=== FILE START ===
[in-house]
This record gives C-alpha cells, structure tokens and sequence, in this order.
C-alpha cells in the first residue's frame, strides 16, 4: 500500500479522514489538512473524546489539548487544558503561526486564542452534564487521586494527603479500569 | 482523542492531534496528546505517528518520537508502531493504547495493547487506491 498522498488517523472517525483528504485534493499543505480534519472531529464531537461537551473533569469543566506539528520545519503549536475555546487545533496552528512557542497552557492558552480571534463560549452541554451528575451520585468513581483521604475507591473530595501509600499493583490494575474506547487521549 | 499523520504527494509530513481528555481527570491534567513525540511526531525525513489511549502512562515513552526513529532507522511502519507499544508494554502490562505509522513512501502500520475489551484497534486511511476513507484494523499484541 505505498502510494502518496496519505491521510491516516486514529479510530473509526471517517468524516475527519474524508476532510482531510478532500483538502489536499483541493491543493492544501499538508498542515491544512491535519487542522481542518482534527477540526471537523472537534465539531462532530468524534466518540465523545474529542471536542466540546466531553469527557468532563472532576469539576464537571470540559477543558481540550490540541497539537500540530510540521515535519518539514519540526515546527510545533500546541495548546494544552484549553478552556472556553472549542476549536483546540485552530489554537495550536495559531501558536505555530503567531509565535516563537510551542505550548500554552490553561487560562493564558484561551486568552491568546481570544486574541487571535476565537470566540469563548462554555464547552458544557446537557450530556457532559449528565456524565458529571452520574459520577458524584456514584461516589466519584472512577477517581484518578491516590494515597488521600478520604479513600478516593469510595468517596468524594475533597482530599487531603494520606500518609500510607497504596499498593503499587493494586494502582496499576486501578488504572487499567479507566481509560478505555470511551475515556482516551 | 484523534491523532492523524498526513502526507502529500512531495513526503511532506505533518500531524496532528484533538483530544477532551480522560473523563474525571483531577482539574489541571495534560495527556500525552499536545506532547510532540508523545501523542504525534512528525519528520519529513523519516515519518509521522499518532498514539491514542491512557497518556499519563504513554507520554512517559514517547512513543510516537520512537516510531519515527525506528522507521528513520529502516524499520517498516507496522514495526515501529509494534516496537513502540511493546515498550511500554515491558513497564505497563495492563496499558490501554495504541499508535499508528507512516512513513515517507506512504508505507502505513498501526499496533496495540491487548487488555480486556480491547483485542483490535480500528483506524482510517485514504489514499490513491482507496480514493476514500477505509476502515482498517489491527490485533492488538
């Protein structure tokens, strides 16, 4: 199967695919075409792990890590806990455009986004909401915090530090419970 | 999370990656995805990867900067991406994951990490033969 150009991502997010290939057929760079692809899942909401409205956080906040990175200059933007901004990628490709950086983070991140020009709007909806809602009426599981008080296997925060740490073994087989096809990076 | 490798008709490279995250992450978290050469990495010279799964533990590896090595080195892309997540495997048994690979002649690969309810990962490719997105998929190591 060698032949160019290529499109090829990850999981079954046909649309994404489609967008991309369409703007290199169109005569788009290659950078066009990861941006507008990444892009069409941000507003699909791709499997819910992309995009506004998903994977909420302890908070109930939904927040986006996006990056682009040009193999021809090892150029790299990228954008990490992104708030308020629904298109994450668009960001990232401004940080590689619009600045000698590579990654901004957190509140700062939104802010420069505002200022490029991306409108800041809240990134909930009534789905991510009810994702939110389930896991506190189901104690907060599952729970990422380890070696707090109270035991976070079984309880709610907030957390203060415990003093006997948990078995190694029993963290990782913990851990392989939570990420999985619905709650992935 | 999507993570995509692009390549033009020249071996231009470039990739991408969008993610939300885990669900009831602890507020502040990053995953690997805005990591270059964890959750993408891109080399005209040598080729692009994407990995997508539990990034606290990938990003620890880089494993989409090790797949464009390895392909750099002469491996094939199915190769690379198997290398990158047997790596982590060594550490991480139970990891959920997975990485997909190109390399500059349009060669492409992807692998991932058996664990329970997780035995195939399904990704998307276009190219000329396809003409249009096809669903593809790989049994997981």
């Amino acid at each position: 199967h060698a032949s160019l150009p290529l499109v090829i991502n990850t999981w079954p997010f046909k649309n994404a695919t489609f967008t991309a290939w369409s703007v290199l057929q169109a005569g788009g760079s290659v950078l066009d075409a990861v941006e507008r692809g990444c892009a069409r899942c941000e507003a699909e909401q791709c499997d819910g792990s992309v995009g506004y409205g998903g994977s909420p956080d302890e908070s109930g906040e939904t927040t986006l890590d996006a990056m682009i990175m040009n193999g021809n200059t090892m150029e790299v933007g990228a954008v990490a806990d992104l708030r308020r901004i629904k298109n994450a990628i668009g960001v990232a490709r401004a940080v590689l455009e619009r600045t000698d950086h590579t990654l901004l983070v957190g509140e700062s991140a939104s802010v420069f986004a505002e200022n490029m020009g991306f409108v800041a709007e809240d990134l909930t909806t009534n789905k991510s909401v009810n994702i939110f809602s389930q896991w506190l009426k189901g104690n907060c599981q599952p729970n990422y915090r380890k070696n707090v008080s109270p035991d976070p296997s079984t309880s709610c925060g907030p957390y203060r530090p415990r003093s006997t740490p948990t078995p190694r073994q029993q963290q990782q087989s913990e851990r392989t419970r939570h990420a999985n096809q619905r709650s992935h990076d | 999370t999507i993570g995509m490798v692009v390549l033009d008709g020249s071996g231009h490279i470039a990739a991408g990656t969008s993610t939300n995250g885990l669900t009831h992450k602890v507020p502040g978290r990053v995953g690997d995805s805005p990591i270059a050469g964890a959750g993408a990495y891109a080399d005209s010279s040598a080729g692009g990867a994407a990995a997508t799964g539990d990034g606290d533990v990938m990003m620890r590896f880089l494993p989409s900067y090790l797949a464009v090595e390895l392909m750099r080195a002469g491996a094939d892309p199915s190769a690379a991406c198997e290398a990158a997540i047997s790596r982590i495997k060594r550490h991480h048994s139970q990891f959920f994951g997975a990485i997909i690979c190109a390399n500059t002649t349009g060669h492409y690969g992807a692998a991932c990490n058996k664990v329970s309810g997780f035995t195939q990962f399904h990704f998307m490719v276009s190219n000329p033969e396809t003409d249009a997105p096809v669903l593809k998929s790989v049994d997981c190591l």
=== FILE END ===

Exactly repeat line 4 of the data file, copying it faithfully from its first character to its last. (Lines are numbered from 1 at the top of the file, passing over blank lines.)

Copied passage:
């Protein structure tokens, strides 16, 4: 199967695919075409792990890590806990455009986004909401915090530090419970 | 999370990656995805990867900067991406994951990490033969 150009991502997010290939057929760079692809899942909401409205956080906040990175200059933007901004990628490709950086983070991140020009709007909806809602009426599981008080296997925060740490073994087989096809990076 | 490798008709490279995250992450978290050469990495010279799964533990590896090595080195892309997540495997048994690979002649690969309810990962490719997105998929190591 060698032949160019290529499109090829990850999981079954046909649309994404489609967008991309369409703007290199169109005569788009290659950078066009990861941006507008990444892009069409941000507003699909791709499997819910992309995009506004998903994977909420302890908070109930939904927040986006996006990056682009040009193999021809090892150029790299990228954008990490992104708030308020629904298109994450668009960001990232401004940080590689619009600045000698590579990654901004957190509140700062939104802010420069505002200022490029991306409108800041809240990134909930009534789905991510009810994702939110389930896991506190189901104690907060599952729970990422380890070696707090109270035991976070079984309880709610907030957390203060415990003093006997948990078995190694029993963290990782913990851990392989939570990420999985619905709650992935 | 999507993570995509692009390549033009020249071996231009470039990739991408969008993610939300885990669900009831602890507020502040990053995953690997805005990591270059964890959750993408891109080399005209040598080729692009994407990995997508539990990034606290990938990003620890880089494993989409090790797949464009390895392909750099002469491996094939199915190769690379198997290398990158047997790596982590060594550490991480139970990891959920997975990485997909190109390399500059349009060669492409992807692998991932058996664990329970997780035995195939399904990704998307276009190219000329396809003409249009096809669903593809790989049994997981």